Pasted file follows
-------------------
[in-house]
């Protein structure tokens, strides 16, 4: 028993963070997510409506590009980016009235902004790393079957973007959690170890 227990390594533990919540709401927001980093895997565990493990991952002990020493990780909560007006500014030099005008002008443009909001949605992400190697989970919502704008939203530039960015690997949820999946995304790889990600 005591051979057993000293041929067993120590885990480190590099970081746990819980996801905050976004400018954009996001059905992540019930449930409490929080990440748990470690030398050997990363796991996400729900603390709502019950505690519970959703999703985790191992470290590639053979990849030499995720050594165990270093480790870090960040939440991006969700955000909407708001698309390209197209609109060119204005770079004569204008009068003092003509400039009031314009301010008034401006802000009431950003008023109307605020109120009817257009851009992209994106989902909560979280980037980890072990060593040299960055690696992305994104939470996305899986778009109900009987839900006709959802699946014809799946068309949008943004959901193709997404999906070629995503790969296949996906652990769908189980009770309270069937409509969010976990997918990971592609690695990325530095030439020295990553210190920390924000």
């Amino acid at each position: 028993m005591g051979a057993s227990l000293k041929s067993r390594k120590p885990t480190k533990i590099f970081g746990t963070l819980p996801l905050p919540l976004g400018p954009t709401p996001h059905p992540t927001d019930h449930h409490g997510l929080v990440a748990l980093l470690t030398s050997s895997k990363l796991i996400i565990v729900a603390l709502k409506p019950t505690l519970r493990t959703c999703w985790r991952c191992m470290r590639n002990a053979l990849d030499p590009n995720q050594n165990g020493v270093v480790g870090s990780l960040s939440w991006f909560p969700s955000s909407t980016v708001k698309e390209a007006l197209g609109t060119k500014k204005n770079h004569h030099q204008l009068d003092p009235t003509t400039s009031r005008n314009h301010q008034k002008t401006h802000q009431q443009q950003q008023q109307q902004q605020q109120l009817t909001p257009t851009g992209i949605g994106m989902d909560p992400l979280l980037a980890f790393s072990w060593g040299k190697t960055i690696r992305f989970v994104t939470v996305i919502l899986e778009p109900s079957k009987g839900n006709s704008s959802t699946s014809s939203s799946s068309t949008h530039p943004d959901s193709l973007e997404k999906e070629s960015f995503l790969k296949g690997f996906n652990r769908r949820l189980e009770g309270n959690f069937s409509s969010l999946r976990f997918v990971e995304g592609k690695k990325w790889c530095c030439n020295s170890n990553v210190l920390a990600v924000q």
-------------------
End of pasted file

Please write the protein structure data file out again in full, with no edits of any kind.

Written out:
[in-house]
């Protein structure tokens, strides 16, 4: 028993963070997510409506590009980016009235902004790393079957973007959690170890 227990390594533990919540709401927001980093895997565990493990991952002990020493990780909560007006500014030099005008002008443009909001949605992400190697989970919502704008939203530039960015690997949820999946995304790889990600 005591051979057993000293041929067993120590885990480190590099970081746990819980996801905050976004400018954009996001059905992540019930449930409490929080990440748990470690030398050997990363796991996400729900603390709502019950505690519970959703999703985790191992470290590639053979990849030499995720050594165990270093480790870090960040939440991006969700955000909407708001698309390209197209609109060119204005770079004569204008009068003092003509400039009031314009301010008034401006802000009431950003008023109307605020109120009817257009851009992209994106989902909560979280980037980890072990060593040299960055690696992305994104939470996305899986778009109900009987839900006709959802699946014809799946068309949008943004959901193709997404999906070629995503790969296949996906652990769908189980009770309270069937409509969010976990997918990971592609690695990325530095030439020295990553210190920390924000």
């Amino acid at each position: 028993m005591g051979a057993s227990l000293k041929s067993r390594k120590p885990t480190k533990i590099f970081g746990t963070l819980p996801l905050p919540l976004g400018p954009t709401p996001h059905p992540t927001d019930h449930h409490g997510l929080v990440a748990l980093l470690t030398s050997s895997k990363l796991i996400i565990v729900a603390l709502k409506p019950t505690l519970r493990t959703c999703w985790r991952c191992m470290r590639n002990a053979l990849d030499p590009n995720q050594n165990g020493v270093v480790g870090s990780l960040s939440w991006f909560p969700s955000s909407t980016v708001k698309e390209a007006l197209g609109t060119k500014k204005n770079h004569h030099q204008l009068d003092p009235t003509t400039s009031r005008n314009h301010q008034k002008t401006h802000q009431q443009q950003q008023q109307q902004q605020q109120l009817t909001p257009t851009g992209i949605g994106m989902d909560p992400l979280l980037a980890f790393s072990w060593g040299k190697t960055i690696r992305f989970v994104t939470v996305i919502l899986e778009p109900s079957k009987g839900n006709s704008s959802t699946s014809s939203s799946s068309t949008h530039p943004d959901s193709l973007e997404k999906e070629s960015f995503l790969k296949g690997f996906n652990r769908r949820l189980e009770g309270n959690f069937s409509s969010l999946r976990f997918v990971e995304g592609k690695k990325w790889c530095c030439n020295s170890n990553v210190l920390a990600v924000q």